Tuesday, October 30, 2007

F# is so Passé

Lately I've been trying to juggle learning a mix of technology. WPF, .net 3.5 (linq), maths, F#... Sometimes I feel like I have Internet Multitasking Syndrome.

Although Internet Multitasking Syndrome is not a known medical disorder (I just made it up five minutes ago), it is not uncommon for people to become so immersed in their online activities that their cognitive abilities wane.

After hours starring at a screen, flipping between web pages and information outlets, people can develop a feeling of anxiety, stress and a decrease in mental performance, said John Suler, author of The Psychology of Cyberspace.

"There are limits to how much information one person can process," he continued.

I started learning about a little known language called F# a couple of months ago, where I read most of the Foundations of F# book over a rather intense week.

Since then I've dropped the ball... there's just too much to learn within our software field.

I'm keen to get back into it, as F#'s functional principles are very appealing to me. There's a sense of power and elitism playing with such a language. It's close to it's mathematical roots, and has the potential to create highly concurrent systems.

These things are addictive for software engineers. Power and elitism - it's why C/C++ are so popular and why VB programmers get no respect.

Now that F# is an official MS language, it's becoming quite popular. While this is fantastic for the language - a small selfish part of me wants to keep it for myself. I don't want it to become 'common' and spoilt by countless bad programmers writing spaghetti code.

Unfortunately this also includes me - so to avoid becoming an Italian Chef, I'm planning to read Structure and Interpretation of Computer Programs during my holidays. I've heard this is a classic book covering functional programming (in scheme).

Wish me luck!


Nick said...

Funny coincidence - last night I bought "The Little Schemer"... :)

I'm going to learn Scheme purely as a mental exercise so that my brain can parse the Haskell compiler's error messages!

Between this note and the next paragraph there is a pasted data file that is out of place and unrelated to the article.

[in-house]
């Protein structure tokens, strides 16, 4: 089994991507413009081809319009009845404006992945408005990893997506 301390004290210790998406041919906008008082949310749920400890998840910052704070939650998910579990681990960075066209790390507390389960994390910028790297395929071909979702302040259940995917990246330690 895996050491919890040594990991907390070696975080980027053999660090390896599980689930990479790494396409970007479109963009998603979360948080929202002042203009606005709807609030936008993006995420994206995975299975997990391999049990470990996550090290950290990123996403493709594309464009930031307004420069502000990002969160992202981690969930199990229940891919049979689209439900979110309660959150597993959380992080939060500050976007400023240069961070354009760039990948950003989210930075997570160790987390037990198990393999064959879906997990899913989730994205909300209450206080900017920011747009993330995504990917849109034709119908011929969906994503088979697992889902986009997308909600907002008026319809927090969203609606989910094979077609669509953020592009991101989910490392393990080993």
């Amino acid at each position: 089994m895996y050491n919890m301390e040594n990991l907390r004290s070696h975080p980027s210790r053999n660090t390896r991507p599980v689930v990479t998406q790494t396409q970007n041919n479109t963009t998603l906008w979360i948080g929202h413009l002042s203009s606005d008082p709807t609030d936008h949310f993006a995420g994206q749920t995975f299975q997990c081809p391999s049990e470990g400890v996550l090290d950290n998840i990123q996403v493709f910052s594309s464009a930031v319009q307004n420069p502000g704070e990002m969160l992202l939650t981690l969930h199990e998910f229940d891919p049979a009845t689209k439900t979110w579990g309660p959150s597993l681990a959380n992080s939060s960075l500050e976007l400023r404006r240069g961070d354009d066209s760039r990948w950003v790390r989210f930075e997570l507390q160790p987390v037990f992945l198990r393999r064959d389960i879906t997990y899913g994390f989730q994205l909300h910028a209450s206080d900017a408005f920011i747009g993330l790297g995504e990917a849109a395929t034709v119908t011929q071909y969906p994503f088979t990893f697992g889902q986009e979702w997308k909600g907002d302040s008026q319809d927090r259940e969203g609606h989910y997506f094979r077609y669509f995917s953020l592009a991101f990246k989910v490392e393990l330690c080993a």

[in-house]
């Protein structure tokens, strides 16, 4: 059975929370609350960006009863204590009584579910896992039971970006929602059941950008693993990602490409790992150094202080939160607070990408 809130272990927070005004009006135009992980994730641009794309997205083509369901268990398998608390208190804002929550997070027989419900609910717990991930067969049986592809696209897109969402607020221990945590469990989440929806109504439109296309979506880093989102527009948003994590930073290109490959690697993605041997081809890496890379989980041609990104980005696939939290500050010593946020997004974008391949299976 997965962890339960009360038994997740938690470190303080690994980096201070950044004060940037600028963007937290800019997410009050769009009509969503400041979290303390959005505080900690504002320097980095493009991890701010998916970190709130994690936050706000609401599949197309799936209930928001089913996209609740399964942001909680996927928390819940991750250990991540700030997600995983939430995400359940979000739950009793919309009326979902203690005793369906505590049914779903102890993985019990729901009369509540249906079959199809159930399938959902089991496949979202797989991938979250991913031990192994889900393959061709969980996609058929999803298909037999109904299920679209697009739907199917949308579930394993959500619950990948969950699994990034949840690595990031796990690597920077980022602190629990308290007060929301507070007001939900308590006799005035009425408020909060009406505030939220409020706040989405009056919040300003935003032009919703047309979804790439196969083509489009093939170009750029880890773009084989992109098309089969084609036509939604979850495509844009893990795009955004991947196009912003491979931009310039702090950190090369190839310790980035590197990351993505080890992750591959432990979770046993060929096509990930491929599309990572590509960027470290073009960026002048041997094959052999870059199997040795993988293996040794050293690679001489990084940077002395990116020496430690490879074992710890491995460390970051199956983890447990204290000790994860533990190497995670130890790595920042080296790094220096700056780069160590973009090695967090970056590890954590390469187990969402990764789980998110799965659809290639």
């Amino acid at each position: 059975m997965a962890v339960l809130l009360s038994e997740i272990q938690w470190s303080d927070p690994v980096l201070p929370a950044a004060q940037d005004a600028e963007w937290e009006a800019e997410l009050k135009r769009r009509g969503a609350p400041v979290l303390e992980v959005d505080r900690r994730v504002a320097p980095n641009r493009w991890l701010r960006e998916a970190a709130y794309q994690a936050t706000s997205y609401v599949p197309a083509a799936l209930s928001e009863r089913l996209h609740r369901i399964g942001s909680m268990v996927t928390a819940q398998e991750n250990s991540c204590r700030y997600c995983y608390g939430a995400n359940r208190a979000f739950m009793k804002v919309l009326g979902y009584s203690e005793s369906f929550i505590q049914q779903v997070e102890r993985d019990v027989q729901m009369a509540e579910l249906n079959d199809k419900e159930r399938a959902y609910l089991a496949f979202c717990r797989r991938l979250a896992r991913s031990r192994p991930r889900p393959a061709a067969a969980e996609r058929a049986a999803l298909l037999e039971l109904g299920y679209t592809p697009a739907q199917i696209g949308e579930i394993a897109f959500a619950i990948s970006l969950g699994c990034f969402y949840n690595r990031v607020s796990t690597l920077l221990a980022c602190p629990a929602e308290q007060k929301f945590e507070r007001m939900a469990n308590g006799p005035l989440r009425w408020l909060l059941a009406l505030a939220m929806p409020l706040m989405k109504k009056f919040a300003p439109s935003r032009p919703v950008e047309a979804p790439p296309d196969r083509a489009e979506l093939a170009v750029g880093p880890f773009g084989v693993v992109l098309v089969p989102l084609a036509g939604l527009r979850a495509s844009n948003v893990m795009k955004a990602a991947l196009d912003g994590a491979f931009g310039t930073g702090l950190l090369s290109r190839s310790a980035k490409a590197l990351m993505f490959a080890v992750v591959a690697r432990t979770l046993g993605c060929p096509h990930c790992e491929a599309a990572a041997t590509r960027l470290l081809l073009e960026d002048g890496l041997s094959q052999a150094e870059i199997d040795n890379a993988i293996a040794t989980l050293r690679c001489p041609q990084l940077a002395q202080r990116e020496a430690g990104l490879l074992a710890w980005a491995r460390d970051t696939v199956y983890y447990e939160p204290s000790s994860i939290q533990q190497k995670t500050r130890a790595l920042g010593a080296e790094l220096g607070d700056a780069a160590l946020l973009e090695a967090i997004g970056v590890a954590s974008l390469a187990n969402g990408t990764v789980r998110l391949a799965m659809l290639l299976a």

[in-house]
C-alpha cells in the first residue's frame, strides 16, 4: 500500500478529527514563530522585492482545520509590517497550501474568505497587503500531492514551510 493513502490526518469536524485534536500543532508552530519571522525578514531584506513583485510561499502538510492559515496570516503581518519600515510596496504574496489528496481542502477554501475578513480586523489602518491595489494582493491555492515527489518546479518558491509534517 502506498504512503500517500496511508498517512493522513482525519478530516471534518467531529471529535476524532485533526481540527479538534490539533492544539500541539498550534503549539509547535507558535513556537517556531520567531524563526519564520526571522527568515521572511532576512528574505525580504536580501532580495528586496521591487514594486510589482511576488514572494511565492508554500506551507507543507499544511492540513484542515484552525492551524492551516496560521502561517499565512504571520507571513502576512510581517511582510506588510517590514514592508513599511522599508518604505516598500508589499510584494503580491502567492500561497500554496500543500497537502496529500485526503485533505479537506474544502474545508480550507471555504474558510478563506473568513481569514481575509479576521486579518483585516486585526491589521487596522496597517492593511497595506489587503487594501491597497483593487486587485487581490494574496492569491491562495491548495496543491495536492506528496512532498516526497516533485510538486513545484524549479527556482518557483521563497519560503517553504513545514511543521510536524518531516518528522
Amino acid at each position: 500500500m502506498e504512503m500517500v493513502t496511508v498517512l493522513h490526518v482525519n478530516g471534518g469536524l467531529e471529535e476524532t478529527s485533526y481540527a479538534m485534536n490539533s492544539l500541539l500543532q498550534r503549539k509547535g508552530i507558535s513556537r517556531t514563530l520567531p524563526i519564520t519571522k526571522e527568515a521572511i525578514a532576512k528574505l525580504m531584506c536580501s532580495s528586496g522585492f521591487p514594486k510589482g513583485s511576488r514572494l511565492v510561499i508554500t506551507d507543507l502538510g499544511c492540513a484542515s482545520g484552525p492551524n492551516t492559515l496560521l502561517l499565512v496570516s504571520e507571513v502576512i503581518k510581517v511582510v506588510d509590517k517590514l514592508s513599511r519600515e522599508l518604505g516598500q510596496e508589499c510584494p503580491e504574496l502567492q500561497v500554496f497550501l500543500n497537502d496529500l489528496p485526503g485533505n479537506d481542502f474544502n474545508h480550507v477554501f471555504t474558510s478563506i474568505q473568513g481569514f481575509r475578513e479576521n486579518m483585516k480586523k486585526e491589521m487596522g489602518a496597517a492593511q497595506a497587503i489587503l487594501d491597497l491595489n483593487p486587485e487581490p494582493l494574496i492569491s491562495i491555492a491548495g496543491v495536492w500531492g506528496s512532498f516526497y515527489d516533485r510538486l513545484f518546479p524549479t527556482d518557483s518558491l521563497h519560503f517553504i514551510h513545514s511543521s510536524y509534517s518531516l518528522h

I've heard a lot of assertions about F# encouraging concurrency - is there any method by which the F# compiler can verify that a function is side-effect free, the way that the Haskell compiler can?

Without that kind of guarantee for the compiler/runtime, as far as I know it is very hard to improve performance on multiple cores without explicit concurrency in the program. Any info? I am wondering whether there is a subset of MSIL that can guarantee the absence of side-effects....???

Anonymous said...

Reading SICP is absolutely enlightening! Seriously, the best book ever.

Luke Marshall said...

Excellent! I'm really looking forward to reading it.


Very funny! Maybe we can get together some time and do some scheme'ing. :)

The compiler enforces immutable code in F#. Side-effects are explict. Not sure about a guarantee though - but would be useful for library development in F#.

I know just recently they've been playing with erlang style monads for async concurrency. Very exciting to see that on the .net framework.

Erlang is famous for it's concurrency, but infamous for it's IO - so if F# can get the balance right, it will be a very powerful language.

Slightly off topic: I found it neat that the guy who worked on Linq also worked on Haskell 98.

Nick said...

Thanks for the insights. Guess I should start to consider F# as more than just OCaml.NET :) - keen to keep up with your experiences!